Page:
Originally published 1/8/16
Last week TV Channel 4 News did an on-location story about the Follin Lane Project which is located in the Westbriar Civic Association’s boundary. The on-camera reporter claimed that houses are isolated by the work and the occupants are stranded, and without services.
Actually the two block long street has few homes. At Monday’s regular Town Council meeting, Manager Mercury Payton asked DPW Director Dennis Johnson for his comments on the TV news story.
Johnson conceded that the living in the middle of a construction project can be a bit stressful, but denied that anyone is stranded or cut off from services. He said that care is taken to make sure that access is open at the end of the work day for the two houses.
The photo above is the intersection with Echols Street, showing access to one of the affected homes. Johnson said the trash and recycle pickup has never been missed. When it is not feasible to drive in with the big trucks, a pickup truck is used. Mail service has not been affected.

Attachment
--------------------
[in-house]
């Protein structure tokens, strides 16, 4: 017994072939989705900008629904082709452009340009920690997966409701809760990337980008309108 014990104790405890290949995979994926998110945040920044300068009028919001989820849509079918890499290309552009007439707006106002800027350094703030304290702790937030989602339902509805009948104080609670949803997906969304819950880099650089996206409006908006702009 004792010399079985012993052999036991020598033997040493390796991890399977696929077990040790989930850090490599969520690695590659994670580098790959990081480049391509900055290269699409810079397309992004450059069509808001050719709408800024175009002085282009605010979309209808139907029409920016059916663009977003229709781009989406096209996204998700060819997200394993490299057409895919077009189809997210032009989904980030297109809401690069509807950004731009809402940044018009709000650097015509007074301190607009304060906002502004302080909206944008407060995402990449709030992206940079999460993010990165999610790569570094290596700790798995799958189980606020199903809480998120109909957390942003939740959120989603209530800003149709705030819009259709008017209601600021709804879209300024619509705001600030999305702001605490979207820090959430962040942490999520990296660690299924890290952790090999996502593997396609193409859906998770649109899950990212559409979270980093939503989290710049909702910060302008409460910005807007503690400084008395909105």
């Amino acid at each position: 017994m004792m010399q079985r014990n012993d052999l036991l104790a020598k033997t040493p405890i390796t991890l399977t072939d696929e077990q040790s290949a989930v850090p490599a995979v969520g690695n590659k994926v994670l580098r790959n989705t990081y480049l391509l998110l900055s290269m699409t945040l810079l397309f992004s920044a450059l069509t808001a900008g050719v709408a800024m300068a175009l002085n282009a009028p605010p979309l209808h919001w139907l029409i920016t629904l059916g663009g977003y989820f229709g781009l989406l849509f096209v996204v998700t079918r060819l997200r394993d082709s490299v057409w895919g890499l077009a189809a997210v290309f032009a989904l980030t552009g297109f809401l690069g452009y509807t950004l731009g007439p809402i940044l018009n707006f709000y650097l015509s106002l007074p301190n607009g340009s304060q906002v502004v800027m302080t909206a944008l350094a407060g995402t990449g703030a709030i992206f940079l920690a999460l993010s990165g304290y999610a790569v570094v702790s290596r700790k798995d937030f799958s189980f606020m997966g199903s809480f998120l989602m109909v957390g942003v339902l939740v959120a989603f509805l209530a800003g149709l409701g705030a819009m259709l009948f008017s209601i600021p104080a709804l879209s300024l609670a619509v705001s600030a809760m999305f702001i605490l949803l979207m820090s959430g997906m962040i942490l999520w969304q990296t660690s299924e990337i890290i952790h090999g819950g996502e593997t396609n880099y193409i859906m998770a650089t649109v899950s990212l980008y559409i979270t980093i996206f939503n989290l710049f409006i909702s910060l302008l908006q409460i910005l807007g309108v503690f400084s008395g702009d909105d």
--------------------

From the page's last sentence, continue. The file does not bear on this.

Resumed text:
The projected finish date has slipped a few months, due to unforeseen situations. A fiber optic cable carrying securiy data was uncovered but could not be moved until proper procedures were in place. Also, it was decided to install several more shut off valves for water into the surrounding neighborhood.
This actually is a plus,” said Johnson. The additional valves will minimize the number of affected homes if water needs to be shut off, for example by a pipe break.
Today, most of the pipes carrying rain runoff have been buried, and the drains from the road gutter are installed. The invisible infrastructure is the most time-consuming part of road work. The concrete curbing should be ready for installation by June, although weather needs to cooperate.
The project will eliminate ditches, and add a sidewalk and bike path. The improved sight lines and intersections should substantially improve safety as well.